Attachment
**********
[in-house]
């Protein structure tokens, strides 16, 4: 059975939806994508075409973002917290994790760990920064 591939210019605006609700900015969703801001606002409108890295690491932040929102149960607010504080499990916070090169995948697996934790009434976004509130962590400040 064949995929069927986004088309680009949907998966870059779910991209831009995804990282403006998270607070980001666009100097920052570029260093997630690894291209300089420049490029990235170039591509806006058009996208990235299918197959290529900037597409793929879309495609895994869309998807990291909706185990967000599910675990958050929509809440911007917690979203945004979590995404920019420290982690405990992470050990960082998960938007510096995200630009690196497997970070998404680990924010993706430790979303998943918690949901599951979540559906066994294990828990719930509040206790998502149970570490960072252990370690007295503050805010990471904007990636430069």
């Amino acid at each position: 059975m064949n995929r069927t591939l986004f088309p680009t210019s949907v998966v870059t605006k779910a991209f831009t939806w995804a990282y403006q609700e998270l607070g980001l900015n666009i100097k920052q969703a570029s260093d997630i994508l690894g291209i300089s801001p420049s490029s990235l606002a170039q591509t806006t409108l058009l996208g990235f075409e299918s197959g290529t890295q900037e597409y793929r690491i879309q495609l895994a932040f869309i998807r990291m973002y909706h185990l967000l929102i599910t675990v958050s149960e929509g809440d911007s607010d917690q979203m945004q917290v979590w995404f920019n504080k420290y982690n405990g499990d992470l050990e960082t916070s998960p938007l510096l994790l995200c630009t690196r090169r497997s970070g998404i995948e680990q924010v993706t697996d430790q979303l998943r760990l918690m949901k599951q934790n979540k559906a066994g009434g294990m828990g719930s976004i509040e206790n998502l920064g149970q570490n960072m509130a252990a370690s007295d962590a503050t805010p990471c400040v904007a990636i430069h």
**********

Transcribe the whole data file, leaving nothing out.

[in-house]
């Protein structure tokens, strides 16, 4: 059975939806994508075409973002917290994790760990920064 591939210019605006609700900015969703801001606002409108890295690491932040929102149960607010504080499990916070090169995948697996934790009434976004509130962590400040 064949995929069927986004088309680009949907998966870059779910991209831009995804990282403006998270607070980001666009100097920052570029260093997630690894291209300089420049490029990235170039591509806006058009996208990235299918197959290529900037597409793929879309495609895994869309998807990291909706185990967000599910675990958050929509809440911007917690979203945004979590995404920019420290982690405990992470050990960082998960938007510096995200630009690196497997970070998404680990924010993706430790979303998943918690949901599951979540559906066994294990828990719930509040206790998502149970570490960072252990370690007295503050805010990471904007990636430069």
């Amino acid at each position: 059975m064949n995929r069927t591939l986004f088309p680009t210019s949907v998966v870059t605006k779910a991209f831009t939806w995804a990282y403006q609700e998270l607070g980001l900015n666009i100097k920052q969703a570029s260093d997630i994508l690894g291209i300089s801001p420049s490029s990235l606002a170039q591509t806006t409108l058009l996208g990235f075409e299918s197959g290529t890295q900037e597409y793929r690491i879309q495609l895994a932040f869309i998807r990291m973002y909706h185990l967000l929102i599910t675990v958050s149960e929509g809440d911007s607010d917690q979203m945004q917290v979590w995404f920019n504080k420290y982690n405990g499990d992470l050990e960082t916070s998960p938007l510096l994790l995200c630009t690196r090169r497997s970070g998404i995948e680990q924010v993706t697996d430790q979303l998943r760990l918690m949901k599951q934790n979540k559906a066994g009434g294990m828990g719930s976004i509040e206790n998502l920064g149970q570490n960072m509130a252990a370690s007295d962590a503050t805010p990471c400040v904007a990636i430069h």